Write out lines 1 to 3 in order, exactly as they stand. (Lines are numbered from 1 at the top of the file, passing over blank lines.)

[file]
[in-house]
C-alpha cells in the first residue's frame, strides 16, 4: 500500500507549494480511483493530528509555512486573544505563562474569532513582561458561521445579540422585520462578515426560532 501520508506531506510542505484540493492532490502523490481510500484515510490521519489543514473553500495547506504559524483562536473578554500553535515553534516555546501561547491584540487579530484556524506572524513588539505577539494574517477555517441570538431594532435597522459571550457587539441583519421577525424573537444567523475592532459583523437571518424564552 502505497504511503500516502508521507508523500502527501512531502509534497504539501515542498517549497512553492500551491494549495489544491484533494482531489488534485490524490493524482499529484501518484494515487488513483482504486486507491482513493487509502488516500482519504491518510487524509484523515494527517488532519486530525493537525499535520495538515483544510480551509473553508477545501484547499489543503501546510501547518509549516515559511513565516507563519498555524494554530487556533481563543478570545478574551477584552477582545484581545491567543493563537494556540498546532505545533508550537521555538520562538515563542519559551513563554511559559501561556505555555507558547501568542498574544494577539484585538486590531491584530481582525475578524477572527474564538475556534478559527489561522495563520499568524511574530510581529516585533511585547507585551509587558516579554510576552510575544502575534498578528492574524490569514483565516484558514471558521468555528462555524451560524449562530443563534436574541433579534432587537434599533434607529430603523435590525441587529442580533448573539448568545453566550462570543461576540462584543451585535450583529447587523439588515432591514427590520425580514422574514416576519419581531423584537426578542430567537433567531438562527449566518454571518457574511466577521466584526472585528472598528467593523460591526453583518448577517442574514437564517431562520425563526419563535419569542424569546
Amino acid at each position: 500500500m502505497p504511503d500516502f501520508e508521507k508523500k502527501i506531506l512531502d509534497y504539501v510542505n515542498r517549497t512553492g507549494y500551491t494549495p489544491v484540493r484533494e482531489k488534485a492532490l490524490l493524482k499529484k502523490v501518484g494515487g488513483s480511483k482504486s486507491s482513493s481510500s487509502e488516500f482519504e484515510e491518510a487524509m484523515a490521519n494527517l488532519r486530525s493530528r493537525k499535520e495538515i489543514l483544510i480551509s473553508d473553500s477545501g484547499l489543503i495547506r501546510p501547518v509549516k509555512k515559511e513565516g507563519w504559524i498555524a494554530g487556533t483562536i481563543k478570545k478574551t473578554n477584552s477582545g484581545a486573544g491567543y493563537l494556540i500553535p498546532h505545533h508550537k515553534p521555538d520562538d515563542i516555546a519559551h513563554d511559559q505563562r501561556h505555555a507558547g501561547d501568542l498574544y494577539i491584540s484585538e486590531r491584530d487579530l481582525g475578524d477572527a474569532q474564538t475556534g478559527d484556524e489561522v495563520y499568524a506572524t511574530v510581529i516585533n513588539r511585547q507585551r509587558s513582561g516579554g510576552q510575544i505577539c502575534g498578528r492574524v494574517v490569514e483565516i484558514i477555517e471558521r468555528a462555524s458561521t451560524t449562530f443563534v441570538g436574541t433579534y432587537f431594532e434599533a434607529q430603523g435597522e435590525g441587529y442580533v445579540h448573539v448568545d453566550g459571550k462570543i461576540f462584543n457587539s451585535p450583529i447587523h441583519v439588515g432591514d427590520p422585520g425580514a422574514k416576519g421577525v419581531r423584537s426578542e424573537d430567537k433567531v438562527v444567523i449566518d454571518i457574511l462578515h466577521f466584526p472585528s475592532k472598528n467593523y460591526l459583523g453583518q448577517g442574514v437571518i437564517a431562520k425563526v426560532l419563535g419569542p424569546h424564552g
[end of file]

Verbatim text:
[in-house]
C-alpha cells in the first residue's frame, strides 16, 4: 500500500507549494480511483493530528509555512486573544505563562474569532513582561458561521445579540422585520462578515426560532 501520508506531506510542505484540493492532490502523490481510500484515510490521519489543514473553500495547506504559524483562536473578554500553535515553534516555546501561547491584540487579530484556524506572524513588539505577539494574517477555517441570538431594532435597522459571550457587539441583519421577525424573537444567523475592532459583523437571518424564552 502505497504511503500516502508521507508523500502527501512531502509534497504539501515542498517549497512553492500551491494549495489544491484533494482531489488534485490524490493524482499529484501518484494515487488513483482504486486507491482513493487509502488516500482519504491518510487524509484523515494527517488532519486530525493537525499535520495538515483544510480551509473553508477545501484547499489543503501546510501547518509549516515559511513565516507563519498555524494554530487556533481563543478570545478574551477584552477582545484581545491567543493563537494556540498546532505545533508550537521555538520562538515563542519559551513563554511559559501561556505555555507558547501568542498574544494577539484585538486590531491584530481582525475578524477572527474564538475556534478559527489561522495563520499568524511574530510581529516585533511585547507585551509587558516579554510576552510575544502575534498578528492574524490569514483565516484558514471558521468555528462555524451560524449562530443563534436574541433579534432587537434599533434607529430603523435590525441587529442580533448573539448568545453566550462570543461576540462584543451585535450583529447587523439588515432591514427590520425580514422574514416576519419581531423584537426578542430567537433567531438562527449566518454571518457574511466577521466584526472585528472598528467593523460591526453583518448577517442574514437564517431562520425563526419563535419569542424569546
Amino acid at each position: 500500500m502505497p504511503d500516502f501520508e508521507k508523500k502527501i506531506l512531502d509534497y504539501v510542505n515542498r517549497t512553492g507549494y500551491t494549495p489544491v484540493r484533494e482531489k488534485a492532490l490524490l493524482k499529484k502523490v501518484g494515487g488513483s480511483k482504486s486507491s482513493s481510500s487509502e488516500f482519504e484515510e491518510a487524509m484523515a490521519n494527517l488532519r486530525s493530528r493537525k499535520e495538515i489543514l483544510i480551509s473553508d473553500s477545501g484547499l489543503i495547506r501546510p501547518v509549516k509555512k515559511e513565516g507563519w504559524i498555524a494554530g487556533t483562536i481563543k478570545k478574551t473578554n477584552s477582545g484581545a486573544g491567543y493563537l494556540i500553535p498546532h505545533h508550537k515553534p521555538d520562538d515563542i516555546a519559551h513563554d511559559q505563562r501561556h505555555a507558547g501561547d501568542l498574544y494577539i491584540s484585538e486590531r491584530d487579530l481582525g475578524d477572527a474569532q474564538t475556534g478559527d484556524e489561522v495563520y499568524a506572524t511574530v510581529i516585533n513588539r511585547q507585551r509587558s513582561g516579554g510576552q510575544i505577539c502575534g498578528r492574524v494574517v490569514e483565516i484558514i477555517e471558521r468555528a462555524s458561521t451560524t449562530f443563534v441570538g436574541t433579534y432587537f431594532e434599533a434607529q430603523g435597522e435590525g441587529y442580533v445579540h448573539v448568545d453566550g459571550k462570543i461576540f462584543n457587539s451585535p450583529i447587523h441583519v439588515g432591514d427590520p422585520g425580514a422574514k416576519g421577525v419581531r423584537s426578542e424573537d430567537k433567531v438562527v444567523i449566518d454571518i457574511l462578515h466577521f466584526p472585528s475592532k472598528n467593523y460591526l459583523g453583518q448577517g442574514v437571518i437564517a431562520k425563526v426560532l419563535g419569542p424569546h424564552g